Finally, repair is a reflexive operation, which purpose is not only the restoration of a disturbed function or a damaged envelope, but also the investigation of the causes of dysfunctions, which is part of the improvement and the perfecting of devices, and belongs to the innovative practices (Jackson). Beyond this, repair is resurfacing today in an unexpected way, as a claim of technical intelligibility that undermines the topos of the gap between manual and intellectual activities: this reconfiguration could invite us to rethink our conditions of access to reflexivity as being originally and always already technological (Crawford).
This symposium proposes to examine the evolution of repair practices and cultures in the long term, in a global and comparative perspective. It intends to examine the sites of repair (factories, docks, workshops, clubs, garages, home, etc.), the figures of the repairer (the amateur and the professional) and the ways in which the functionality of objects is envisaged during repairs (repair as restoration or repair as transformation). An approach based on geographical areas should allow the identification of circulations of models and repair techniques from one region to another, and understand how such circulations impact the economy and techniques around the world. The object is at the core of our approach – its materiality, its circulations, its biography allowing to grasp the cultural contexts in which to consider repairs.
Abstracts (max. 1000 characters) along with a CV should be sent to firstname.lastname@example.org and to email@example.com by September 30st, 2018 at the latest. Presentations and discussion will be conducted in French or English. The symposium will lead to a publication.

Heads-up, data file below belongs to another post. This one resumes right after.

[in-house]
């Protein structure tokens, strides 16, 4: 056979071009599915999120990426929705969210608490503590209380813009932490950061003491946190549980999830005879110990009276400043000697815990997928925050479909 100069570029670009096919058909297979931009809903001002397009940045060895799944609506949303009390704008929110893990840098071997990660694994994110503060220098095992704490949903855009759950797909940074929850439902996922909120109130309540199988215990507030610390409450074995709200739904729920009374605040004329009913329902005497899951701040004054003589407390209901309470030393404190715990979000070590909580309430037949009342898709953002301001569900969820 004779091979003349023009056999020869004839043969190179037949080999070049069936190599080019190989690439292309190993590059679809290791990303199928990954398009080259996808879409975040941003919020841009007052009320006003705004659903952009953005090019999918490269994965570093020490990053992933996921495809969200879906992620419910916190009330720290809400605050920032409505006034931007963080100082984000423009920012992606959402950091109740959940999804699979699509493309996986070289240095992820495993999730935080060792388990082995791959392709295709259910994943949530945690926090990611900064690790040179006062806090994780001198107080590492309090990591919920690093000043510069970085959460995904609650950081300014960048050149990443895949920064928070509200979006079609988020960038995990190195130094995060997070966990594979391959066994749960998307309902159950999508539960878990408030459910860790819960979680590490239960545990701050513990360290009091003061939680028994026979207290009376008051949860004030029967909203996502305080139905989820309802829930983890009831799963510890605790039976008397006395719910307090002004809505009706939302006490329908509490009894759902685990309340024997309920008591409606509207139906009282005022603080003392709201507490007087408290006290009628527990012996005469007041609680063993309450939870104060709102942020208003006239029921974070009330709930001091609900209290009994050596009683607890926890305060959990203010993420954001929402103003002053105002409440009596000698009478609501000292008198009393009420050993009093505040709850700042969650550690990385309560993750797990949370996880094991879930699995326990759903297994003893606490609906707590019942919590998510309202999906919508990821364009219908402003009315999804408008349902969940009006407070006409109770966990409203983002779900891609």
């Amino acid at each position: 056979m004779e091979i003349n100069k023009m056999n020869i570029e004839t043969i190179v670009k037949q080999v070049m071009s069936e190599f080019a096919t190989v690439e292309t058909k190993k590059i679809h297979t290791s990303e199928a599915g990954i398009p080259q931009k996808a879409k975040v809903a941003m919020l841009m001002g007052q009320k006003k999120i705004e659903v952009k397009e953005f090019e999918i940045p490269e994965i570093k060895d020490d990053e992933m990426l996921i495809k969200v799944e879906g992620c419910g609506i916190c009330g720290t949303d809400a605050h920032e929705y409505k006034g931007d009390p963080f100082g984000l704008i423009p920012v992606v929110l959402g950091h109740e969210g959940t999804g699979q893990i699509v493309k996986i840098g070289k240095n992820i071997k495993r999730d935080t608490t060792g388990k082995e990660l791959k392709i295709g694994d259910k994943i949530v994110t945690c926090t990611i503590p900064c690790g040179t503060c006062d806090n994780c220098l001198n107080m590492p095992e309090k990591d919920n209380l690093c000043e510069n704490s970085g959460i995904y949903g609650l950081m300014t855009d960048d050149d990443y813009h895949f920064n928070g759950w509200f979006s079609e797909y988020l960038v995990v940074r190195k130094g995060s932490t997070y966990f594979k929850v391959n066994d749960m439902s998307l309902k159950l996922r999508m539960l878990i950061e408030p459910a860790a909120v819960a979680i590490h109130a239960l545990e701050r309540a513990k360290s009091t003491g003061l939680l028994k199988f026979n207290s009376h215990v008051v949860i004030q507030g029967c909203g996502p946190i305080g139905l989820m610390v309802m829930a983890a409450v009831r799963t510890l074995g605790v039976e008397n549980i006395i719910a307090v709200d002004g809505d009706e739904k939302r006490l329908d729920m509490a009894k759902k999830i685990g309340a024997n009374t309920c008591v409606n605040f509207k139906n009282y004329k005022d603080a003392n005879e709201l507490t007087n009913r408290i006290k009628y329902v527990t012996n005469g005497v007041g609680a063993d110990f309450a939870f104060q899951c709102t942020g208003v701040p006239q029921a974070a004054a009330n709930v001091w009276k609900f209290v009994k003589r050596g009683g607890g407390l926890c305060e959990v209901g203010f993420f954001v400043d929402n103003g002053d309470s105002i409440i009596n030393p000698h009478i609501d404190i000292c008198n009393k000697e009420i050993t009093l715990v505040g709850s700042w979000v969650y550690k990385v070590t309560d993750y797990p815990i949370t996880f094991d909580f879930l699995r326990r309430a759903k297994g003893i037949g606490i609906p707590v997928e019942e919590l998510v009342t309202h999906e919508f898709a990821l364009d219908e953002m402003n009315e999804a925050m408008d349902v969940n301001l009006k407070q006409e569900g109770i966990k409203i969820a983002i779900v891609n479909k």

Gianenrico Bernasconi (Musée international d’horlogerie/université de Neuchâtel), Guillaume Carnino (UTC/COSTECH), Liliane Hilaire-Pérez (université Paris 7-EHESS/ICT-CAK), Olivier Raveux (CNRS/TELEMME), Larissa Zakharova (EHESS/CERCEC/CNRS/CEFR de Moscou).
Alexandre Bertaud (univ. Bordeaux Montaigne/Ausonius), Régis Bertholon (Haute école-ARC, Neuchâtel), Thierry Bonnot (CNRS/IRIS), Marie-Sophie Corcy (Musée des arts et métiers), Cecilia D’Ercole (EHESS/ANHIMA), Lionel Dufaux (Musée des arts et métiers), Anne Gerritsen (Univ. of Warwick/Global History and Culture Centre), Anne-Catherine Hauglustaine (Musée de l’air et de l’espace du Bourget), François Jarrige (Univ. de Bourgogne/Centre Chevrier), Régis Huguenin-Dumittan (Musée international d’horlogerie, La Chaux-de-Fonds), Pierre Lamard (UTBM/RECITS), Thomas Le Roux (CNRS/CRH), Sylviane Llinares (Univ. Bretagne occidentale/GIS Histoire et sciences de la mer), Sigrid Mirabaud (Institut national du patrimoine/Laboratoire de recherche), Nathalie Ortar (Ministère de l’Ecologie, du Développement durable et de l’Energie/LAET-ENTPE), Yann Philippe Tastevin (CNRS/LISST Toulouse), Marie Thébaud-Sorger (CNRS/Centre Koyré), Hélène Vérin (CNRS/Centre Koyré), Koen Vermeir (CNRS/SPHERE), Catherine Verna (Univ. Paris 8, CRH), Heike Weber (Univ. of Karlsruhe), Bing Zhao (CNRS/CRCAO).
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Stefan Krebs, Gabriele Schabacher, Heike Weber (éd.), Kulturen des Reparierens. Dinge-Wissen-Praktiken, Bielefeld, Transcript, 2018.
Baptiste Monsaingeon, Homo détritus, Paris, Seuil, 2017.
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Paulette Roulon-Doko, « Les mots de la réparation » in Gaetano Speranza éd., Objets blessés. La réparation en Afrique, Paris, Musée du quai Branly, 2007, p. 19-23.
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Lewis H. Siegelbaum, Cars for Comrades. The life of the Soviet Automobile, Ithaca, Londres, Cornell University Press, 2008
Giles Slade, Made to Break. Technology and Obsolescence in America, Harvard, Harvard University Press, 2007
Gaetano Speranza éd., Objets blessés. La réparation en Afrique, Paris, Musée du quai Branly, 2007
Yann Philippe Tastevin, Autorickshaw : émergence et recomposition d’une filière entre l’Inde, l’Égypte et le Congo, Paris, éditions Karthala, collection « Terre et gens d’Islam », sous presse
Yann Philippe Tastevin, « Des chars à bœufs aux plateformes mobiles de forage », Techniques & Culture, 67 | 2017, 196-211
Hélène Vérin, La gloire des ingénieurs. L’intelligence technique du XVI e au XVIII e siècle, Paris, Albin Michel, 1993.